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Showing posts from November, 2016


Jacaranda, the Tree of Heaven

The magnificent Jacaranda While most of the colour has drained from the bush and it seems to be a quiet time while it catches its breath, the city streets have erupted in a blaze of purple.   This is because the Jacaranda is in bloom.   I always thought that this was an Australian tree because it is so widespread on most of the east coast, but it turns out that according to Wiki  the Jacaranda is a member of the Begonia family and a native of tropical and subtropical regions of Central and South America, although it is now very common in South Africa too. Close -up of the blossom According to Helen Curran, Assistant Curator of the Sydney Museum, in her delightful article "The Dream Tree: jacaranda, Sydney icon"   it has come to us via those intrepid plant hunters of the C19th. with the first specimens arriving in Australia from London. Curran explains how the tree became so ubiquitous despite early difficulties. I especially like the following quote: “The

Kambarang - Parrots in the roses, Kangaroos in the front yard

Kangaroo enjoying the shade and very probably the much too long grass  This week there have been kangaroos in the front garden and parrots  among the roses. Bush creatures are coming down for moisture, food and shade. In the bush, many more birds can be heard and seen taking advantage of all those burgeoning seed heads and the weather has become very hot and dry with several days above 35oC. We’ve also had the first bush fire alerts and warnings that this year – climate change deniers please note, the chance of catastrophic fires is particularly high.  Whiskers the resident Bandicoot stealing the food we left out for a stray chicken  There was such an abrupt shift in both the weather and the vegetation this week, that I wondered if it had meaning in the Aboriginal Calendar of Seasons. I had read that both the Tasmanian Aborigines and those of the Top End (Darwin, Kakadu) had six different seasons, even though Europeans consider the north to have only two. Here in t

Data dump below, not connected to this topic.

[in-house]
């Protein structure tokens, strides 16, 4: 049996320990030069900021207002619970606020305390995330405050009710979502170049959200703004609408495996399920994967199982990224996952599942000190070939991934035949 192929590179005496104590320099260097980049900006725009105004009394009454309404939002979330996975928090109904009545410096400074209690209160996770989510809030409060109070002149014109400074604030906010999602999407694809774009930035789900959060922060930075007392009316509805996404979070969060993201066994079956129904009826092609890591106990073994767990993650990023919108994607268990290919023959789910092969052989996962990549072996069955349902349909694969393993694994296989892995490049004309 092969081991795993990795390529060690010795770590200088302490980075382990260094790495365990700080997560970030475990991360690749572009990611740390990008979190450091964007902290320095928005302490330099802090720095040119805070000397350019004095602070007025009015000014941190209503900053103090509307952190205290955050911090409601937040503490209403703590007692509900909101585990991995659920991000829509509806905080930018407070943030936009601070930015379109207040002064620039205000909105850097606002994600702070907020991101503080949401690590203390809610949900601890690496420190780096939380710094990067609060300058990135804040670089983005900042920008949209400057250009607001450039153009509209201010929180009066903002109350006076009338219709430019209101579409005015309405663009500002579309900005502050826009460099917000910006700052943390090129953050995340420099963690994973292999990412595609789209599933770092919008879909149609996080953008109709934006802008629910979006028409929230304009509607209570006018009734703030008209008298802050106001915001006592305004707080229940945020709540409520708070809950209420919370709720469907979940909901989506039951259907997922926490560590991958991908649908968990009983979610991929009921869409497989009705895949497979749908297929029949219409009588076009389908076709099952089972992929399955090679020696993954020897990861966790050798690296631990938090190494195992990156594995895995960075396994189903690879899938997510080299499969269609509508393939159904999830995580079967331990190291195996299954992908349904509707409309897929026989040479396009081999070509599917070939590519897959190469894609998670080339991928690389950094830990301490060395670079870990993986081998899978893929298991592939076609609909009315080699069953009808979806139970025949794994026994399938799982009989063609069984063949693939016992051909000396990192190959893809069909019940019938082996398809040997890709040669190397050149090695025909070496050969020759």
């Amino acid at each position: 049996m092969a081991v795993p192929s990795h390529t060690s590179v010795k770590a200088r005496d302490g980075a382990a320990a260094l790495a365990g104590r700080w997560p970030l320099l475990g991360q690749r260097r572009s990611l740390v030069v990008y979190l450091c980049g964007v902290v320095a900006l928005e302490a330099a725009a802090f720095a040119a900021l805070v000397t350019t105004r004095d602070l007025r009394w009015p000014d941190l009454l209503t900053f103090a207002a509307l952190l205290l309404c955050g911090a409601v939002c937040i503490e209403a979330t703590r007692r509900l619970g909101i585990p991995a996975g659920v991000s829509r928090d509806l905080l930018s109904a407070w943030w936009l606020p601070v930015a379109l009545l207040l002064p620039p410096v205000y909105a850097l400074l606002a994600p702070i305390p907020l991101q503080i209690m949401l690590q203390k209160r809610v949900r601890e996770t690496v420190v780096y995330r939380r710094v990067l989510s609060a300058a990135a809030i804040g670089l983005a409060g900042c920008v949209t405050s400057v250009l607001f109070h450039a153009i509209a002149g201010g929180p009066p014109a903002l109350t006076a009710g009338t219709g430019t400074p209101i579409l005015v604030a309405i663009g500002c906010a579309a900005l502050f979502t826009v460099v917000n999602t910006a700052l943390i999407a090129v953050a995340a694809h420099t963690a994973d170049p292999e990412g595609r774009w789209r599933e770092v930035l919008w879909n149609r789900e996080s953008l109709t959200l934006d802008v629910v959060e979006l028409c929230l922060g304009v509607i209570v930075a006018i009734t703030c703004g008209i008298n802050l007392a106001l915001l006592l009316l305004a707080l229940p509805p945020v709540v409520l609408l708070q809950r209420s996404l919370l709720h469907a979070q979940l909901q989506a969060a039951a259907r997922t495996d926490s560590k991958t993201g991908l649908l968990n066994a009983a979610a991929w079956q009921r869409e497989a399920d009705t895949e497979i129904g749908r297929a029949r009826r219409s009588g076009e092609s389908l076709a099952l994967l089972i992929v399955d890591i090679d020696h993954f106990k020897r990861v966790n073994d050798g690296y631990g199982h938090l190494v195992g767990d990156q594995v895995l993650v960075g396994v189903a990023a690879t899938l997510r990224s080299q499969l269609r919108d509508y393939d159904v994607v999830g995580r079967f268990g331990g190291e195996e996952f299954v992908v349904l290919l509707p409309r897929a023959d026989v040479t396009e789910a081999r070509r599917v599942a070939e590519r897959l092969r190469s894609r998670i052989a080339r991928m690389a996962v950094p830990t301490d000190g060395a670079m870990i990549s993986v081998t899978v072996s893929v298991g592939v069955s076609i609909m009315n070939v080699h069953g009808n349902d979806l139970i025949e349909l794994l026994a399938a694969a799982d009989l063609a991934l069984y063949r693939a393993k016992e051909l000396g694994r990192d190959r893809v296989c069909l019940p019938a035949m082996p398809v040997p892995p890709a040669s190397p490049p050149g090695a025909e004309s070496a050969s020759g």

Shades of Lilac as the Bush Parade moves on

This week's star of the bush- theoretically a Blue Flag, but all the ones I saw were a reddish lilac I shouldn’t have said that about the Lechenaultia being stayers. This week they have almost gone and the bush is the poorer for the loss of their vibrant colours. While there are still a few new flowers, these are more subdued and with a few notable exceptions, namely the fringed lilies and the purple flag, it is the season of seed heads and grasses and a sense of nature turning inwards to get on with its real business of making fruit and fat rhizomes out of that glorious floral display. The co -flowering Fringed Lily is also reddish lilac in this area There is no sign now of last week’s magnificent “Blue Ladies” which, like the enamel flower which I also saw, are in fact covert orchids according to my guru in such matters, Ray from G’day from WA who says that their central petals just look “like the other petals to mimic co-blooming blue flowers.” Speaking of

Wildflowers of the Week – more floral wonders of the West

The true Blue Lady - over a metre tall and sometimes seen in other colours The time for photographing wildflowers has almost passed. Not only have they begun to diminish, but we are now getting those typical Western Australian days, hot, dry and sunny - too much contrast, too much UV, which results in pictures so overexposed that you can barely make out the detail, not even when you adjust the exposure. That ominous rustle and crackle in the undergrowth is also starting to make me wary of heading into the bush alone, but there are still a few pleasant surprises. Blue Lady tending to blue grey/ purple My first Flower of the Week is the true Blue Lady of the hills, not that one I showed you earlier which was smaller - about half a metre tall and only had two or three flowers per spike. The real ones are much taller – around a metre or so and their densely clustered flower spikes come in several shades  from bluish grey, through several blues, to pinkish purple.